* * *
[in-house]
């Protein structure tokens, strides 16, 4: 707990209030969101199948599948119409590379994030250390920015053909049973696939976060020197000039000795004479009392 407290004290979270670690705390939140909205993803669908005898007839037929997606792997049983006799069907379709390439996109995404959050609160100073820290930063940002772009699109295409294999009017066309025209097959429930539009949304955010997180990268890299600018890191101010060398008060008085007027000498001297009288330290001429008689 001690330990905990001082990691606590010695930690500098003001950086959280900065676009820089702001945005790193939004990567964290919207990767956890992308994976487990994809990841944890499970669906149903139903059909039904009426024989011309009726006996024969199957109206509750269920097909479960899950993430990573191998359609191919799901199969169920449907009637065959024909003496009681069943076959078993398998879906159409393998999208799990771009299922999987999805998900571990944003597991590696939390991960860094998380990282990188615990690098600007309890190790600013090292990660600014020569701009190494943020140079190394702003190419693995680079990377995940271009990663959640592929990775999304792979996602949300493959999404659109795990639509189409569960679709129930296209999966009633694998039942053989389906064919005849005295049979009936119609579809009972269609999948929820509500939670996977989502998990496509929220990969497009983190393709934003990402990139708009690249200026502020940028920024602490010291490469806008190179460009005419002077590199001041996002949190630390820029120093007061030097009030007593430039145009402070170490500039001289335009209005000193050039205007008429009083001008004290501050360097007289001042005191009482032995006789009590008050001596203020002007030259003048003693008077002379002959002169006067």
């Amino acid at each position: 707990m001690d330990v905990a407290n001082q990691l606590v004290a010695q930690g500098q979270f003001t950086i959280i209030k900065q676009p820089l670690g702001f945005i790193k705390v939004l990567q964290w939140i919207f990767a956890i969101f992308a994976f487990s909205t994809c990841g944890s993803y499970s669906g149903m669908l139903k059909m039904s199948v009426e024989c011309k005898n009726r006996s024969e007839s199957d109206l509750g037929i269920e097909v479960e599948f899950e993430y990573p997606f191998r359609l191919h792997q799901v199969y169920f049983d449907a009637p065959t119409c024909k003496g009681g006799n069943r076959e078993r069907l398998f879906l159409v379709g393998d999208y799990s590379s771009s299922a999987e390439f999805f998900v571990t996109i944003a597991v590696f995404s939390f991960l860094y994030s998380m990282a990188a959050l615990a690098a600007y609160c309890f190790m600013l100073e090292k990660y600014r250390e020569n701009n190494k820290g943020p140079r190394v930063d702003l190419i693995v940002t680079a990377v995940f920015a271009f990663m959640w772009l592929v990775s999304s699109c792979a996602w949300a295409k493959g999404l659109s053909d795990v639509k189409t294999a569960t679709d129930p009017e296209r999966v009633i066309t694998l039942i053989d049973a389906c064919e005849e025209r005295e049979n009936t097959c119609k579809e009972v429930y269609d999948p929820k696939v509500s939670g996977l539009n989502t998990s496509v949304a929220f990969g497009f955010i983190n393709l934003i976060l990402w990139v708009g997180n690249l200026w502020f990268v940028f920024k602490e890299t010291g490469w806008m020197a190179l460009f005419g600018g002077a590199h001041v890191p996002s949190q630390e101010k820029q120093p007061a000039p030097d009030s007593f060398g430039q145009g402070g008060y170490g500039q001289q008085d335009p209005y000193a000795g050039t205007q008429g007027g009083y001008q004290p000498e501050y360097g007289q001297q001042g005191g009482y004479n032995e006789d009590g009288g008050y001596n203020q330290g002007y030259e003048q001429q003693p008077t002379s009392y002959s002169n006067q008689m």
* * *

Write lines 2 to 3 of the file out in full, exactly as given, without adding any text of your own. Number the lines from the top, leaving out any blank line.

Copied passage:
């Protein structure tokens, strides 16, 4: 707990209030969101199948599948119409590379994030250390920015053909049973696939976060020197000039000795004479009392 407290004290979270670690705390939140909205993803669908005898007839037929997606792997049983006799069907379709390439996109995404959050609160100073820290930063940002772009699109295409294999009017066309025209097959429930539009949304955010997180990268890299600018890191101010060398008060008085007027000498001297009288330290001429008689 001690330990905990001082990691606590010695930690500098003001950086959280900065676009820089702001945005790193939004990567964290919207990767956890992308994976487990994809990841944890499970669906149903139903059909039904009426024989011309009726006996024969199957109206509750269920097909479960899950993430990573191998359609191919799901199969169920449907009637065959024909003496009681069943076959078993398998879906159409393998999208799990771009299922999987999805998900571990944003597991590696939390991960860094998380990282990188615990690098600007309890190790600013090292990660600014020569701009190494943020140079190394702003190419693995680079990377995940271009990663959640592929990775999304792979996602949300493959999404659109795990639509189409569960679709129930296209999966009633694998039942053989389906064919005849005295049979009936119609579809009972269609999948929820509500939670996977989502998990496509929220990969497009983190393709934003990402990139708009690249200026502020940028920024602490010291490469806008190179460009005419002077590199001041996002949190630390820029120093007061030097009030007593430039145009402070170490500039001289335009209005000193050039205007008429009083001008004290501050360097007289001042005191009482032995006789009590008050001596203020002007030259003048003693008077002379002959002169006067």
């Amino acid at each position: 707990m001690d330990v905990a407290n001082q990691l606590v004290a010695q930690g500098q979270f003001t950086i959280i209030k900065q676009p820089l670690g702001f945005i790193k705390v939004l990567q964290w939140i919207f990767a956890i969101f992308a994976f487990s909205t994809c990841g944890s993803y499970s669906g149903m669908l139903k059909m039904s199948v009426e024989c011309k005898n009726r006996s024969e007839s199957d109206l509750g037929i269920e097909v479960e599948f899950e993430y990573p997606f191998r359609l191919h792997q799901v199969y169920f049983d449907a009637p065959t119409c024909k003496g009681g006799n069943r076959e078993r069907l398998f879906l159409v379709g393998d999208y799990s590379s771009s299922a999987e390439f999805f998900v571990t996109i944003a597991v590696f995404s939390f991960l860094y994030s998380m990282a990188a959050l615990a690098a600007y609160c309890f190790m600013l100073e090292k990660y600014r250390e020569n701009n190494k820290g943020p140079r190394v930063d702003l190419i693995v940002t680079a990377v995940f920015a271009f990663m959640w772009l592929v990775s999304s699109c792979a996602w949300a295409k493959g999404l659109s053909d795990v639509k189409t294999a569960t679709d129930p009017e296209r999966v009633i066309t694998l039942i053989d049973a389906c064919e005849e025209r005295e049979n009936t097959c119609k579809e009972v429930y269609d999948p929820k696939v509500s939670g996977l539009n989502t998990s496509v949304a929220f990969g497009f955010i983190n393709l934003i976060l990402w990139v708009g997180n690249l200026w502020f990268v940028f920024k602490e890299t010291g490469w806008m020197a190179l460009f005419g600018g002077a590199h001041v890191p996002s949190q630390e101010k820029q120093p007061a000039p030097d009030s007593f060398g430039q145009g402070g008060y170490g500039q001289q008085d335009p209005y000193a000795g050039t205007q008429g007027g009083y001008q004290p000498e501050y360097g007289q001297q001042g005191g009482y004479n032995e006789d009590g009288g008050y001596n203020q330290g002007y030259e003048q001429q003693p008077t002379s009392y002959s002169n006067q008689m």